Healthy cells, as part of their regular lifecycle, sustain damage to their DNA. To grow and thrive, cells maintain a DNA damage response network, composed of particular signaling pathways that work together to detect and repair damaged DNA. Compromising this damage response network would seem to put anyone, or any living thing, at risk. Yet Kelly R. Hume, Clinical Sciences, is pursuing evidence that partially inhibiting DNA damage responses could have significant benefits for some cancer patients.
Hume, a clinical veterinarian and veterinary medical oncologist, divides her time between leading a research lab, training students for clinical practice and bench research, and treating patients at the Cornell University Hospital for Animals. Hume studies signaling pathways that are characteristic across animal species, including humans.
DNA Damage Response Network and Chemotherapy
Repairing DNA is business as usual for any healthy cell, but cancer kicks the damage response network into overdrive. “As a cell becomes cancerous, which really means it grows and divides when it shouldn’t, all that growing causes more than normal DNA damage,” Hume explains. “For those cells to keep replicating, they have to tolerate the damage—by either not caring that something is a little out of order or upregulating their response-and-repair mechanisms.” Upregulating means devoting more and more molecular resources to the signaling pathways that support DNA damage responses.
Tumors that tolerate elevated DNA damage may get the benefit of a hyperactive DNA damage response network to sustain pathological growth. They may also gain even more: Chemotherapy kills cancer cells by damaging their DNA so extensively that they cannot recover. Hume began to suspect that cancer cells that upregulate response-and-repair mechanisms might be less susceptible to chemotherapy. Starting with biopsies from cat patients with newly diagnosed feline sarcoma, Hume’s lab tested the tissue samples for DNA damage. “We found some samples had a lot, some samples had a little.” They then tested the samples for sensitivity to the common chemotherapy drug carboplatin. Cell cultures grown from the samples with higher levels of damage proved to be less susceptible to carboplatin, offering preliminary confirmation of Hume’s hypothesis.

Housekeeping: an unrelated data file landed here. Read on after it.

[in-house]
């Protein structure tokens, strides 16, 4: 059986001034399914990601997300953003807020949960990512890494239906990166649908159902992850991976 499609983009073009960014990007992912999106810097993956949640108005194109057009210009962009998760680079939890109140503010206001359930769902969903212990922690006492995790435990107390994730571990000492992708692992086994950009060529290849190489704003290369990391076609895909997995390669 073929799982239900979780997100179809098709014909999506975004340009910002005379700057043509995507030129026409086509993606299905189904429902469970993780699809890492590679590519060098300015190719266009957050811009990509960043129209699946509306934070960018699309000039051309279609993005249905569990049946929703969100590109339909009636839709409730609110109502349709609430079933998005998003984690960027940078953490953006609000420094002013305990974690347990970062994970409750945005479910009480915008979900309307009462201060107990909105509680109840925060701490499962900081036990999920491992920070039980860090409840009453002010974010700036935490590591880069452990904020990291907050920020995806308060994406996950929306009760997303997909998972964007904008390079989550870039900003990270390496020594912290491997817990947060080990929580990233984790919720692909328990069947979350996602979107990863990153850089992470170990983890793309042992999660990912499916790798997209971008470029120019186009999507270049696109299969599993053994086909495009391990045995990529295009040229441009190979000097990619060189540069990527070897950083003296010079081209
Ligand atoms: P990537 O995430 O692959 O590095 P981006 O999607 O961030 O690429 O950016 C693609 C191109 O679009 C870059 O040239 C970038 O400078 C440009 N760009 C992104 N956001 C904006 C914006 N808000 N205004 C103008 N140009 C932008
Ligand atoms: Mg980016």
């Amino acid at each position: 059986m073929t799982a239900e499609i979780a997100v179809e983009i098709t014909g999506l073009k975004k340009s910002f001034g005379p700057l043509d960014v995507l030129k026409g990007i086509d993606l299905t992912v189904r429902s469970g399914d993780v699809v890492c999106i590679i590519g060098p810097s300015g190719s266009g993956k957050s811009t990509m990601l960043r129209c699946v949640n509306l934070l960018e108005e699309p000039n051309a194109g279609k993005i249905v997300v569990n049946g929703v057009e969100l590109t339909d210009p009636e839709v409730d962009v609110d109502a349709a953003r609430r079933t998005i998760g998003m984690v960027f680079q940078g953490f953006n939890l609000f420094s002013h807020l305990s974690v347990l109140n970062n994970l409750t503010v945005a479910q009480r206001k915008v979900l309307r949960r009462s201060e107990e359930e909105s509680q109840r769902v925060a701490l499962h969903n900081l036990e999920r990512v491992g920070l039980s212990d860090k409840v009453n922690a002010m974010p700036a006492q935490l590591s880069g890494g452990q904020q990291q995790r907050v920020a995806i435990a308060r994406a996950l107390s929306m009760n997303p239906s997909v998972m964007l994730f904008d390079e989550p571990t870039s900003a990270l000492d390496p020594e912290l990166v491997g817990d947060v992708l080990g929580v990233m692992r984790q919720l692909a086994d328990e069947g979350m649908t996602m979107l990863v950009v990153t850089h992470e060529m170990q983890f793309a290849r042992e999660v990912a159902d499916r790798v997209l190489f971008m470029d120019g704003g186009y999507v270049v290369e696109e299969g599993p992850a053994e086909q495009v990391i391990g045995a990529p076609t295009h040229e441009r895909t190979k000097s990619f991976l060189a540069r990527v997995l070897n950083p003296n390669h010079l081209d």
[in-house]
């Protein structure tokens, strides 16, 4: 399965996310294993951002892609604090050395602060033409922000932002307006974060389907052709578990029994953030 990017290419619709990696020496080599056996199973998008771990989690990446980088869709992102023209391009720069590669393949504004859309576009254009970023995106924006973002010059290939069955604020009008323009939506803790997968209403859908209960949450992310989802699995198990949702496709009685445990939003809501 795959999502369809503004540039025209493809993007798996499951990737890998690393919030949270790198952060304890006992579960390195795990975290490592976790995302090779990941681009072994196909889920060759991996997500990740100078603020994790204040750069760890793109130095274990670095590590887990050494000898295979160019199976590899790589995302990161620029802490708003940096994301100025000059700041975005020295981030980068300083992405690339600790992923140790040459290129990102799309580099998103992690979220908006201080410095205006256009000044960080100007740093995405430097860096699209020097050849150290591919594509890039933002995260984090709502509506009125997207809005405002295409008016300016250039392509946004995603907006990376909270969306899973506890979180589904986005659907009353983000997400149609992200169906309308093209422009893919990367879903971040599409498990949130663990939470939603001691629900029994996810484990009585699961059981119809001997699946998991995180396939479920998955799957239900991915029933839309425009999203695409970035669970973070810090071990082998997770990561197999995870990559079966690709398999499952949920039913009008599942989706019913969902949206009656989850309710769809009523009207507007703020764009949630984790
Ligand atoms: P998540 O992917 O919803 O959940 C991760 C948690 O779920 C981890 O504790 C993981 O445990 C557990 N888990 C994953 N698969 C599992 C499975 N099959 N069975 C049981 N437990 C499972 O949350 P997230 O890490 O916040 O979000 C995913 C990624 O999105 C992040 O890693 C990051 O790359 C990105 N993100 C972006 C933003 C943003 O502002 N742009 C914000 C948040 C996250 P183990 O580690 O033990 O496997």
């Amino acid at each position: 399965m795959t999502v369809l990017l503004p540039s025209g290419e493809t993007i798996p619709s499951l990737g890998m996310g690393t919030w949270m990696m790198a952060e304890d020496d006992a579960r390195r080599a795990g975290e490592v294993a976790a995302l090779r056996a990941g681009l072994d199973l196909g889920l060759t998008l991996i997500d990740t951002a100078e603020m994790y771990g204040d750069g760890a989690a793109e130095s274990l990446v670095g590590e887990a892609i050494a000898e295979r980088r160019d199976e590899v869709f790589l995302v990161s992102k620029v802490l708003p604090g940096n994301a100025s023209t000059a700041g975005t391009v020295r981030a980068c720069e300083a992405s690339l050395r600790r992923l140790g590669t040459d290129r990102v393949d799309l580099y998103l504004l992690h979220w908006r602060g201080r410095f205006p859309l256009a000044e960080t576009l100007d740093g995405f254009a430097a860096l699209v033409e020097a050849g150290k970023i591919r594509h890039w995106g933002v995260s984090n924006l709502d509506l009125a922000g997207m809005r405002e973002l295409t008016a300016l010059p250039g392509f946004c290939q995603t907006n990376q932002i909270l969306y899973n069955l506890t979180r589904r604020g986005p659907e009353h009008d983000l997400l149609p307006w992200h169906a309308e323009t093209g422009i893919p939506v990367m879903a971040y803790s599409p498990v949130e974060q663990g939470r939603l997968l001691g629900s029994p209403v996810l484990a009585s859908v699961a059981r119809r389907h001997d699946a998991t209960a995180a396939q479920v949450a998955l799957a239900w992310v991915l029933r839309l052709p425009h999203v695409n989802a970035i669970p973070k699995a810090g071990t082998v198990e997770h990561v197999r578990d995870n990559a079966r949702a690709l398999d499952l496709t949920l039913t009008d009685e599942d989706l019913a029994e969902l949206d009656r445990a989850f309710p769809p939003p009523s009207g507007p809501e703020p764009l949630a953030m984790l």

Hume isn’t drawing too many conclusions based on cell cultures alone, but she is looking forward to the next round of experiments. “The correlation between DNA damage levels and carboplatin sensitivity seems to be true in the lab. Is that true in a patient? There have been studies in people with breast cancer and lung cancer where that seems to be true. So then you would hopefully come up with a way to say, ‘Ok, if your levels of DNA damage are low, maybe it makes sense to include carboplatin as part of your treatment regimen; and if your sample levels are high, maybe that’s not the best option for you.’ But then we also use those cells to say, ‘Ok, now we know these cells are resistant. What can we do to try to make them sensitive to treatment?’”